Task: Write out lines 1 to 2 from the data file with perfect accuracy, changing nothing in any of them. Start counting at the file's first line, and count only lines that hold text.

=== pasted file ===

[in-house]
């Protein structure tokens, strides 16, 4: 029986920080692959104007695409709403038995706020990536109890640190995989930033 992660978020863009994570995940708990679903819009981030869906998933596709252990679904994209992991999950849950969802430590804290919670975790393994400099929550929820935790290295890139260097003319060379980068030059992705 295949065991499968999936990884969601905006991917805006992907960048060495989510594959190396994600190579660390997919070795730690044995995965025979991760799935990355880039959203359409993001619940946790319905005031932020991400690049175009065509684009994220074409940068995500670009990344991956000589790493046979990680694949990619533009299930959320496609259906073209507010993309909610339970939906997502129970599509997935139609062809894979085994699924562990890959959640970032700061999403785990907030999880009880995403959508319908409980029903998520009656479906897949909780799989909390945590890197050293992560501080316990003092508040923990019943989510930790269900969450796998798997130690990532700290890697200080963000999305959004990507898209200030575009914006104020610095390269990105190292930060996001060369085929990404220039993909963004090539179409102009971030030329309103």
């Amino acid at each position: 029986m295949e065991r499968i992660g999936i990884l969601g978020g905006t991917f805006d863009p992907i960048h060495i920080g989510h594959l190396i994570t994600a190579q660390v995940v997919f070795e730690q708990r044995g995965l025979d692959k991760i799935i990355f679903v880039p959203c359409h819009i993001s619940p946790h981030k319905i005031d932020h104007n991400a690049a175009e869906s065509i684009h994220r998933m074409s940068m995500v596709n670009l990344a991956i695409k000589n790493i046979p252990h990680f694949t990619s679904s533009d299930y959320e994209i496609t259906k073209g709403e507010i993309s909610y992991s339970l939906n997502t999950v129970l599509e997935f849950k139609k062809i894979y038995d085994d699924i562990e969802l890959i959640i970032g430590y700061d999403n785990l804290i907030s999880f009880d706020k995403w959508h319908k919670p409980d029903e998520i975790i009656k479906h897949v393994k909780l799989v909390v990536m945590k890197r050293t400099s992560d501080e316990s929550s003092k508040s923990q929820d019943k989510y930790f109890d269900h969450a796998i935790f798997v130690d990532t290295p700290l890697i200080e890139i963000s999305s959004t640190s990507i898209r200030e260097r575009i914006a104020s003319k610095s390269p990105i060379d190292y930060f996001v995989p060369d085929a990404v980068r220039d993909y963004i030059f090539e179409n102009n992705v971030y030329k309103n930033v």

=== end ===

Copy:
[in-house]
């Protein structure tokens, strides 16, 4: 029986920080692959104007695409709403038995706020990536109890640190995989930033 992660978020863009994570995940708990679903819009981030869906998933596709252990679904994209992991999950849950969802430590804290919670975790393994400099929550929820935790290295890139260097003319060379980068030059992705 295949065991499968999936990884969601905006991917805006992907960048060495989510594959190396994600190579660390997919070795730690044995995965025979991760799935990355880039959203359409993001619940946790319905005031932020991400690049175009065509684009994220074409940068995500670009990344991956000589790493046979990680694949990619533009299930959320496609259906073209507010993309909610339970939906997502129970599509997935139609062809894979085994699924562990890959959640970032700061999403785990907030999880009880995403959508319908409980029903998520009656479906897949909780799989909390945590890197050293992560501080316990003092508040923990019943989510930790269900969450796998798997130690990532700290890697200080963000999305959004990507898209200030575009914006104020610095390269990105190292930060996001060369085929990404220039993909963004090539179409102009971030030329309103």